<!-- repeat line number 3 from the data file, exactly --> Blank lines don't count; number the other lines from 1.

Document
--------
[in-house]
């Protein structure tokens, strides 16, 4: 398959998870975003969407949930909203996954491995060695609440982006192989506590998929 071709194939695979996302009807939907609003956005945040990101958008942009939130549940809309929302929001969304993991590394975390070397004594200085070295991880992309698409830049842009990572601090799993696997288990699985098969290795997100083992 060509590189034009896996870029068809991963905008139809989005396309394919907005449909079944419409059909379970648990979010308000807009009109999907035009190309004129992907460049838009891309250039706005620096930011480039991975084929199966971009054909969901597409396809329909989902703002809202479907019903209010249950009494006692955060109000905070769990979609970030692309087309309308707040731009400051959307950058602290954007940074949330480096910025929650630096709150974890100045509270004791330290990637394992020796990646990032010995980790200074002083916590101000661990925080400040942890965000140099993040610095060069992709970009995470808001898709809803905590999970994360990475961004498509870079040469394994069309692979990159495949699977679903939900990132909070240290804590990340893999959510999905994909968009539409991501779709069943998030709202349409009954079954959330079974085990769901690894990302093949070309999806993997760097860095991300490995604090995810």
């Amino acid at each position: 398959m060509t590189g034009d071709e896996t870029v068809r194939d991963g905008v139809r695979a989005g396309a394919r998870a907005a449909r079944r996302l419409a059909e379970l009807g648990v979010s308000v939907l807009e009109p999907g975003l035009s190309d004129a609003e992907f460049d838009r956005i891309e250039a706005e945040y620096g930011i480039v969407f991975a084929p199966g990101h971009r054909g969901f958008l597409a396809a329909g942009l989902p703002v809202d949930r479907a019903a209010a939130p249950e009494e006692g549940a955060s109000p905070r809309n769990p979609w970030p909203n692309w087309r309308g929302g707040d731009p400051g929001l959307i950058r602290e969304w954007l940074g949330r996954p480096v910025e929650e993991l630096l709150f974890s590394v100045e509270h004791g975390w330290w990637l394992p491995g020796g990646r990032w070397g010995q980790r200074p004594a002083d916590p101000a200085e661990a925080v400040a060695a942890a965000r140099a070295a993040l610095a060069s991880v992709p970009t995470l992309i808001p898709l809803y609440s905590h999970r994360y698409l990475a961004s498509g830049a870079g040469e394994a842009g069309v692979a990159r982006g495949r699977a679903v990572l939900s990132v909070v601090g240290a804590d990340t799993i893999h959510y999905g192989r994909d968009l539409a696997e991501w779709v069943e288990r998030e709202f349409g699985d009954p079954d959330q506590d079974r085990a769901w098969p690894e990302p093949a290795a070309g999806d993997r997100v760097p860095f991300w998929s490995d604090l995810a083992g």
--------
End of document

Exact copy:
């Amino acid at each position: 398959m060509t590189g034009d071709e896996t870029v068809r194939d991963g905008v139809r695979a989005g396309a394919r998870a907005a449909r079944r996302l419409a059909e379970l009807g648990v979010s308000v939907l807009e009109p999907g975003l035009s190309d004129a609003e992907f460049d838009r956005i891309e250039a706005e945040y620096g930011i480039v969407f991975a084929p199966g990101h971009r054909g969901f958008l597409a396809a329909g942009l989902p703002v809202d949930r479907a019903a209010a939130p249950e009494e006692g549940a955060s109000p905070r809309n769990p979609w970030p909203n692309w087309r309308g929302g707040d731009p400051g929001l959307i950058r602290e969304w954007l940074g949330r996954p480096v910025e929650e993991l630096l709150f974890s590394v100045e509270h004791g975390w330290w990637l394992p491995g020796g990646r990032w070397g010995q980790r200074p004594a002083d916590p101000a200085e661990a925080v400040a060695a942890a965000r140099a070295a993040l610095a060069s991880v992709p970009t995470l992309i808001p898709l809803y609440s905590h999970r994360y698409l990475a961004s498509g830049a870079g040469e394994a842009g069309v692979a990159r982006g495949r699977a679903v990572l939900s990132v909070v601090g240290a804590d990340t799993i893999h959510y999905g192989r994909d968009l539409a696997e991501w779709v069943e288990r998030e709202f349409g699985d009954p079954d959330q506590d079974r085990a769901w098969p690894e990302p093949a290795a070309g999806d993997r997100v760097p860095f991300w998929s490995d604090l995810a083992g």